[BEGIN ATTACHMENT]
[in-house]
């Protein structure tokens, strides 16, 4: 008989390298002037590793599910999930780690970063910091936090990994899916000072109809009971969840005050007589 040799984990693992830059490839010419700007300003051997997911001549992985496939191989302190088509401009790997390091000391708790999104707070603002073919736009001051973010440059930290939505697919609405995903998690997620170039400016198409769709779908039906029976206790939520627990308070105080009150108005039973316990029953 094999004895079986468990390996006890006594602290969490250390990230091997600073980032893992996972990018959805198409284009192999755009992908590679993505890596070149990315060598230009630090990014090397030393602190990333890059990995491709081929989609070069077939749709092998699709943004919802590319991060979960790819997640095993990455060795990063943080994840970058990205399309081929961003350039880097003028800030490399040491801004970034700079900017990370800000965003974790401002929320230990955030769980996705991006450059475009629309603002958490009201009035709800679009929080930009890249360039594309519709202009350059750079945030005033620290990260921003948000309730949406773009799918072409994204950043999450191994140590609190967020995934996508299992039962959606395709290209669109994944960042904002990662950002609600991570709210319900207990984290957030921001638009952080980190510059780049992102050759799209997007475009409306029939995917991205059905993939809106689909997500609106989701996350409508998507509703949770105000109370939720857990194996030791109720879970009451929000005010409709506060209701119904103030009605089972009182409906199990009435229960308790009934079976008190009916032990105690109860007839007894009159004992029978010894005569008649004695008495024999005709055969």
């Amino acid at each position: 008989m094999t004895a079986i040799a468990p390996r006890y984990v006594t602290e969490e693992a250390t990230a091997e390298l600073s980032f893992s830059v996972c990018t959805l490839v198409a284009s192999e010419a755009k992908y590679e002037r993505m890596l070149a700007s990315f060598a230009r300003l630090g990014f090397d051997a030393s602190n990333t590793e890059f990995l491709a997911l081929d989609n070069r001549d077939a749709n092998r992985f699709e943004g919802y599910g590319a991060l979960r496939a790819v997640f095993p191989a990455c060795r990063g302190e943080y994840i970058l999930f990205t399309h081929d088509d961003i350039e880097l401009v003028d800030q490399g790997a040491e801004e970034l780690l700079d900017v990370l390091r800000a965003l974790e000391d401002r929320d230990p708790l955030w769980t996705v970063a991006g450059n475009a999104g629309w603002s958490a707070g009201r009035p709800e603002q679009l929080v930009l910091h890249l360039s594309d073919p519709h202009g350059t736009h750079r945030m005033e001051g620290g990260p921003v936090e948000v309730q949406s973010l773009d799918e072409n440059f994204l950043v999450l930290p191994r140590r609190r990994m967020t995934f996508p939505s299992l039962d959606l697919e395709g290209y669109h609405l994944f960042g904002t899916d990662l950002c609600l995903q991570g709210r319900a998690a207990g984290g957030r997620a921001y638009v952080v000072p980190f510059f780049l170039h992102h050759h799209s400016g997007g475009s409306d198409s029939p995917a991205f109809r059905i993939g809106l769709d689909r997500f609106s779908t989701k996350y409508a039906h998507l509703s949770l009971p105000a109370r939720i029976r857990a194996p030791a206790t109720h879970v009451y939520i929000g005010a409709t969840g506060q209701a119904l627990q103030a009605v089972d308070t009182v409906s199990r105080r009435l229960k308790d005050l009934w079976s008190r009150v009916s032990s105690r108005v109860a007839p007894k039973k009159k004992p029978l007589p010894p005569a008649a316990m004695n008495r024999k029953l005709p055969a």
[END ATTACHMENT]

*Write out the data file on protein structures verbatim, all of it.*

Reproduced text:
[in-house]
């Protein structure tokens, strides 16, 4: 008989390298002037590793599910999930780690970063910091936090990994899916000072109809009971969840005050007589 040799984990693992830059490839010419700007300003051997997911001549992985496939191989302190088509401009790997390091000391708790999104707070603002073919736009001051973010440059930290939505697919609405995903998690997620170039400016198409769709779908039906029976206790939520627990308070105080009150108005039973316990029953 094999004895079986468990390996006890006594602290969490250390990230091997600073980032893992996972990018959805198409284009192999755009992908590679993505890596070149990315060598230009630090990014090397030393602190990333890059990995491709081929989609070069077939749709092998699709943004919802590319991060979960790819997640095993990455060795990063943080994840970058990205399309081929961003350039880097003028800030490399040491801004970034700079900017990370800000965003974790401002929320230990955030769980996705991006450059475009629309603002958490009201009035709800679009929080930009890249360039594309519709202009350059750079945030005033620290990260921003948000309730949406773009799918072409994204950043999450191994140590609190967020995934996508299992039962959606395709290209669109994944960042904002990662950002609600991570709210319900207990984290957030921001638009952080980190510059780049992102050759799209997007475009409306029939995917991205059905993939809106689909997500609106989701996350409508998507509703949770105000109370939720857990194996030791109720879970009451929000005010409709506060209701119904103030009605089972009182409906199990009435229960308790009934079976008190009916032990105690109860007839007894009159004992029978010894005569008649004695008495024999005709055969």
């Amino acid at each position: 008989m094999t004895a079986i040799a468990p390996r006890y984990v006594t602290e969490e693992a250390t990230a091997e390298l600073s980032f893992s830059v996972c990018t959805l490839v198409a284009s192999e010419a755009k992908y590679e002037r993505m890596l070149a700007s990315f060598a230009r300003l630090g990014f090397d051997a030393s602190n990333t590793e890059f990995l491709a997911l081929d989609n070069r001549d077939a749709n092998r992985f699709e943004g919802y599910g590319a991060l979960r496939a790819v997640f095993p191989a990455c060795r990063g302190e943080y994840i970058l999930f990205t399309h081929d088509d961003i350039e880097l401009v003028d800030q490399g790997a040491e801004e970034l780690l700079d900017v990370l390091r800000a965003l974790e000391d401002r929320d230990p708790l955030w769980t996705v970063a991006g450059n475009a999104g629309w603002s958490a707070g009201r009035p709800e603002q679009l929080v930009l910091h890249l360039s594309d073919p519709h202009g350059t736009h750079r945030m005033e001051g620290g990260p921003v936090e948000v309730q949406s973010l773009d799918e072409n440059f994204l950043v999450l930290p191994r140590r609190r990994m967020t995934f996508p939505s299992l039962d959606l697919e395709g290209y669109h609405l994944f960042g904002t899916d990662l950002c609600l995903q991570g709210r319900a998690a207990g984290g957030r997620a921001y638009v952080v000072p980190f510059f780049l170039h992102h050759h799209s400016g997007g475009s409306d198409s029939p995917a991205f109809r059905i993939g809106l769709d689909r997500f609106s779908t989701k996350y409508a039906h998507l509703s949770l009971p105000a109370r939720i029976r857990a194996p030791a206790t109720h879970v009451y939520i929000g005010a409709t969840g506060q209701a119904l627990q103030a009605v089972d308070t009182v409906s199990r105080r009435l229960k308790d005050l009934w079976s008190r009150v009916s032990s105690r108005v109860a007839p007894k039973k009159k004992p029978l007589p010894p005569a008649a316990m004695n008495r024999k029953l005709p055969a």